Looking at Clear and UV Filter Spectrograms
I’ll start by saying, this is not an article – or at least not a complete one. When I wrote My Not Quite Complete Protective Filter Article, I promised to try to add transmission spectrograms so that you could see not just the wavelength I tested for transmission, but also how the rest of the light wavelengths were transmitted. So this is just an addendum to that article. If you haven’t read that, then please don’t read this until you have.
Mainly I was interested in how much difference there might be in the color cast of the various filters. I’m not numerically quantitating that here, but looking at the graphs, you can probably tell if one passes red light more easily than green or blue and therefore seems warmer, etc.
I honestly could care less about how well any of these block UV light. But many of these are called UV filters so it seemed like we should check the UV part, so I ran the spectra down into UV range so both of you who are interested in that can see it.
A couple of points though:
- We very accurately measured transmission at a 635nm wavelength (red light) using a laser in the previous blog post. The spectrometer as we did this test is NOT as accurate for absolute transmission value, so don’t look at a graph and say “oh, well the spectrogram said it was 99.8%, and this looks like 97%.” If you do that we’ll know you can’t read and won’t take you seriously.
- Each spectrogram is quite accurate for relative color. So you can see that a given filter passes more light at certain wavelengths than others. You say filter X passes green light better and filter Y blocks more blue light. But you can’t say filter X passes 98.5% of green light, and filter Y passes 97.6%. This is all about the overall color cast of the filters and not about absolutes.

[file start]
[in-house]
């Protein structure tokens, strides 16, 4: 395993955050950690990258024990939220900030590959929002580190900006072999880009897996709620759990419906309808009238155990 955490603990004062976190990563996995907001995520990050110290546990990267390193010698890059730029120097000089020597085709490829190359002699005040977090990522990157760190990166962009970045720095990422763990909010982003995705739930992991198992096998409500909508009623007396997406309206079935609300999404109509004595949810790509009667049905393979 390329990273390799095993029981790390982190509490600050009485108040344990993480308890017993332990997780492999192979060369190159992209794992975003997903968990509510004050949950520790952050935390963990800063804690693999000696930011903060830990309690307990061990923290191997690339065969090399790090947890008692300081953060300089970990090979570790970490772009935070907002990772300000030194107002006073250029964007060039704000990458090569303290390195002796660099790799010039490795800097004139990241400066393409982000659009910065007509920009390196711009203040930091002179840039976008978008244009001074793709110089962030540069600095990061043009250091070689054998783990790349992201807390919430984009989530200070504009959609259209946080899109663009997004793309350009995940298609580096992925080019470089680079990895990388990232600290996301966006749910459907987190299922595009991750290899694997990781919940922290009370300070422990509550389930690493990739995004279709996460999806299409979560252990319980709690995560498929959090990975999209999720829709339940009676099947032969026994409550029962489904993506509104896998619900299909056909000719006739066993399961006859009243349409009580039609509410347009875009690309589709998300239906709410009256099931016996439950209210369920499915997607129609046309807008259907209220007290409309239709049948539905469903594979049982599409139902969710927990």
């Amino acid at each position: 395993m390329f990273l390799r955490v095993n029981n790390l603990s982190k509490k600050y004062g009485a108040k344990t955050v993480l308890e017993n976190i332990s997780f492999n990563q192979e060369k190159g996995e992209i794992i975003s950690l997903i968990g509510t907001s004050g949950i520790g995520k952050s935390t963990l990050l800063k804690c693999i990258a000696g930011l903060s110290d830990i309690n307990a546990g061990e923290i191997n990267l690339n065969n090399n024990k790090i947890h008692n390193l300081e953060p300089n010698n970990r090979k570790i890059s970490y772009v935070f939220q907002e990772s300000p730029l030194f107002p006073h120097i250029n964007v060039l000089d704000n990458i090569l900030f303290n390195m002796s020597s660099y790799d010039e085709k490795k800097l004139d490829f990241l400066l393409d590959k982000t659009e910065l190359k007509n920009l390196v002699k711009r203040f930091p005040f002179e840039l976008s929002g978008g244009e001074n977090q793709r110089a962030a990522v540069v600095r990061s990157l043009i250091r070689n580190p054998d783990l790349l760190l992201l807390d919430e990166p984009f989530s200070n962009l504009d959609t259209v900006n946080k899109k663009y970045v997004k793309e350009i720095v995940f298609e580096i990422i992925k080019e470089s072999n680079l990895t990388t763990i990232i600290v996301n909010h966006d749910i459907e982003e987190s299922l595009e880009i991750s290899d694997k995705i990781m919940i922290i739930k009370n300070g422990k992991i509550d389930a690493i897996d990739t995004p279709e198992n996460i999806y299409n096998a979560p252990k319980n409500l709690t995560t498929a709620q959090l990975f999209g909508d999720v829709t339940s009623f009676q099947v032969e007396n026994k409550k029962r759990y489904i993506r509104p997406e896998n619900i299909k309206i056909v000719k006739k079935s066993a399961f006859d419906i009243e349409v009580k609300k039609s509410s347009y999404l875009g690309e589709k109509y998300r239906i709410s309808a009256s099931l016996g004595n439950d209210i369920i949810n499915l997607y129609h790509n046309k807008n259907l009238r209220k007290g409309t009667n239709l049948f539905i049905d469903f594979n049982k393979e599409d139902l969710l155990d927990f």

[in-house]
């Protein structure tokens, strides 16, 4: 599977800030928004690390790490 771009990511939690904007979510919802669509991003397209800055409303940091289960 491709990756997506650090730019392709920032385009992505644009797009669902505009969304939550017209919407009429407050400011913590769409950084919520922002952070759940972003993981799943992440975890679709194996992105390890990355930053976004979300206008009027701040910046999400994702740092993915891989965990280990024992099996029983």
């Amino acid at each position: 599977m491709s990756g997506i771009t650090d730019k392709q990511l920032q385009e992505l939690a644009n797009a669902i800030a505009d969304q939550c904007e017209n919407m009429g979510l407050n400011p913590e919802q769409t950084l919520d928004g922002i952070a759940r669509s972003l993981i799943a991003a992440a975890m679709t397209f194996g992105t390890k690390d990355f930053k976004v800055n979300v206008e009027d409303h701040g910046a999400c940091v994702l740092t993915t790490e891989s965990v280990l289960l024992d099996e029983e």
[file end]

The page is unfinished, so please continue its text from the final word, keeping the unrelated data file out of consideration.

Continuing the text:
So without further ado, here are the spectrograms. Oh, there is one ado. If you notice that a filter from the first article is missing from this article, you may assume that I broke it between then and now. Sometimes science requires sacrifice. Also, I’ve thrown in a couple of ceramic filters, brand not listed because they were loaned to me as a favor so that you can see the ceramic spectrum.
Oh, and to give credit where it’s due: Brandon designed the spectrometer using Thor-labs components that kept things somewhat affordable, Markus and Max wrote the software to make the pretty graphs, and Aaron and I did the testing. And made the blackout box, which was like having kindergarten flashbacks and making a cardboard-box fort.
Filter Spectra in Alphabetical Order
B&W Digital Pro UV Haze
BW XS-Pro Clear MRC-Nano Coated
BW F Pro Clear MRC
Ceramic – Extra Thick
Ceramic – Thin
Heliopan UV SH-PMC Multi
Hoya HMC Multicoated
Hoya NXT HMC
Hoya HD Protect
Mefoto Lens Karma
Nikon Neutral Color
Tiffen Digital HT
So, What Did We Learn Today?
Not a lot. The amount of UV filtering that goes on seems really rather random in the non-UV filters. As does the wavelength at which they start UV filtering and how quickly it drops off. The Zeiss T*, for example just removes everything. Some of the others just kind of meander down to removing some of the UV, as do some of the ‘clear’ filters. Some get further into the UV spectrum before they filter, while others start just on the visible side of UV. Maybe this matters to some of you. Probably not.
Most of the filters transmit a pretty flat spectrum in the visible range, although several, led by the Tiffen Digital, will have a distinctly warm cast. And in the very limited sample size we tested, ceramic filters might look cool, or not. So I guess we learned that same old lesson: white balance with your filter on, or shoot in raw, or both.
Max Bruggerman, Roger Cicala, Aaron Closz, Brandon Dube, Markus Rothacker
What is best in life, Roger?
To crush the marketing departments. See them driven before you. And to hear the lamentations of their sales reps.
Author: Roger Cicala
I’m Roger and I am the founder of Lensrentals.com. Hailed as one of the optic nerds here, I enjoy shooting collimated light through 30X microscope objectives in my spare time. When I do take real pictures I like using something different: a Medium format, or Pentax K1, or a Sony RX1R.